As far as filters go... that's a preference. I know people who rinse them at water changes and keep using them until they notice changes in their water conditions. I have a 55 gallon with redundant filter cartridges in each of the filters and I've only rinsed them twice. They're about two months old and have been there for the duration of my cycle process. I'll probably change half the filters soon then the other half a few weeks later. Like someone else said, the time frame on them is usually more for the company's benefit that your tank's. Keep an eye on it and at least wait until you are fully cycled.
I saw at Petco they sell this floss material and boxes of carbon. You cut the material to fit your filter pour in a layer of carbon, then top it off with another layer of material. Supposed to last quite long. And seems cheaper in the long run. Anyone have experience with making their own filter as described aboved?
Well, don't let me decide for you, but personally I don't use carbon in any of my tanks except in certain situations. You're absolutely right; if you let the carbon just sit there it eventually "stops working" and really just serves as more biomedia. To do what it's supposed to do, it needs to be replaced regularly (every week or two, really). However, I think there is little to no benefit to using activated carbon in a freshwater tank and I think it can be detrimental in a planted tank (as it absorbs materials your plants could be using).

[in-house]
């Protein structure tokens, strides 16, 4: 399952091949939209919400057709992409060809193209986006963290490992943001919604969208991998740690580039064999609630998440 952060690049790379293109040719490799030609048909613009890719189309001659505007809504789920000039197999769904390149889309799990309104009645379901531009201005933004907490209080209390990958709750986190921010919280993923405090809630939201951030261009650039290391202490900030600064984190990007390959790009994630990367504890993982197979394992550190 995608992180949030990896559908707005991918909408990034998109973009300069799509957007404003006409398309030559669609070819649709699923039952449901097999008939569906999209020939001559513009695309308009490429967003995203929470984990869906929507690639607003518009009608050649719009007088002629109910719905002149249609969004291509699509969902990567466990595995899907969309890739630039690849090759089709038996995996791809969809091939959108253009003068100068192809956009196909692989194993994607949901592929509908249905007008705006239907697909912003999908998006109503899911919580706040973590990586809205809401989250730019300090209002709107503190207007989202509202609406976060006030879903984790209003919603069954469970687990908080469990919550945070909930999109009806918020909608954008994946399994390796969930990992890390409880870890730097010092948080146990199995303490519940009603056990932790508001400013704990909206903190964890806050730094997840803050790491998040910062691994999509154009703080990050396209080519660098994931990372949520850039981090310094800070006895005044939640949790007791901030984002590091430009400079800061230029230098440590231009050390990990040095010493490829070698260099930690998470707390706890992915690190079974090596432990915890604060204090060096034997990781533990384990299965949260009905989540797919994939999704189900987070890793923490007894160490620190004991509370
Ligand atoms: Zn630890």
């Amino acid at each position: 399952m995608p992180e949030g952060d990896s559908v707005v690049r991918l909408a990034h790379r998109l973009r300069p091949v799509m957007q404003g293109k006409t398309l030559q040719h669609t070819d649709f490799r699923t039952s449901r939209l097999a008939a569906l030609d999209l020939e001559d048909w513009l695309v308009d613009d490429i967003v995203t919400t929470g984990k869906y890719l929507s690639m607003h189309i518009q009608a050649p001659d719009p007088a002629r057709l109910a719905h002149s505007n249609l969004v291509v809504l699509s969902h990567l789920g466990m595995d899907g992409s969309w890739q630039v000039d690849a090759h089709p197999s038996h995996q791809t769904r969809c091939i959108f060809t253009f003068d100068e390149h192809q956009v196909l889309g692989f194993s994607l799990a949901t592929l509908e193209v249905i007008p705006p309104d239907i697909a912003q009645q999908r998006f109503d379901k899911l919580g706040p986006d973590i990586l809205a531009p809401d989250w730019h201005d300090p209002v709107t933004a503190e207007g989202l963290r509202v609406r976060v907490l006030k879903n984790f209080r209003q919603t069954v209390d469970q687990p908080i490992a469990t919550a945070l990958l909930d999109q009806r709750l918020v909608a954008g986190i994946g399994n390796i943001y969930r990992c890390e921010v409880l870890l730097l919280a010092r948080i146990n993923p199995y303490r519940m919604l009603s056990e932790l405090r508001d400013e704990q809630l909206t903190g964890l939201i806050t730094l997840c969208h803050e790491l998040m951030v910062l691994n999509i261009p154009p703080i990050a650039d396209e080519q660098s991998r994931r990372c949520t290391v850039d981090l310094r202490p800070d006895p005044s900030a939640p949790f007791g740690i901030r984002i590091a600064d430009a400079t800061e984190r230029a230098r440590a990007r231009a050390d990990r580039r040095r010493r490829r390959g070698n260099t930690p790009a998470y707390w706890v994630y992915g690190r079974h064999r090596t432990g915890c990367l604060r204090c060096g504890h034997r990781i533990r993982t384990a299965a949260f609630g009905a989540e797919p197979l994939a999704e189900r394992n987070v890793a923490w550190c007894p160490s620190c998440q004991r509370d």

I encourage you to do some research on the topic before making the decision for yourself as there are strong arguments on both sides of the debate, but personally I see activated carbon (again, I'm only talking about freshwater) as a big waste of money. It is nice for removing medications from your water, though, so I always keep some handy for that purpose but I don't keep any in my filters on a regular basis.
So yes, basically I only have mechanical/biological filter media in my tanks (filter floss, sponges, cartridges, etc.).
I will definitely read up more on in. You seem much more experienced, so I'll keep the same filter for a while and see how things go. As my tank becomes more established, the water seems to get clearer, even with a 6 week old filter :-).
I wonder how a layer of sponge between two pieces of floss would work?
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I fully agree with iamntbatman's post.
To answer your latest question, the filter floss and sponge serve two purposes: to remove suspended particulate matter from the water (keeping it "clear") and providing a media for nitrification bacteria to colonize (keeping the water "clean" more or less). Many filters come with white pads that serve this purpose; the advantage of uysing those is that they are made to fit the filter compartment, and it is important that the water is forced to flow through the media and not around it. But cutting the media to fit is fine, I've done it. As it gets dirty, rinse it out, then put it back. This keeps the water flow constant; the water has to get through it, and as it gets more clogged the water flow is impeded. The media only needs replacing when it literally falls apart, which means it no longer does its job and the water can get around it.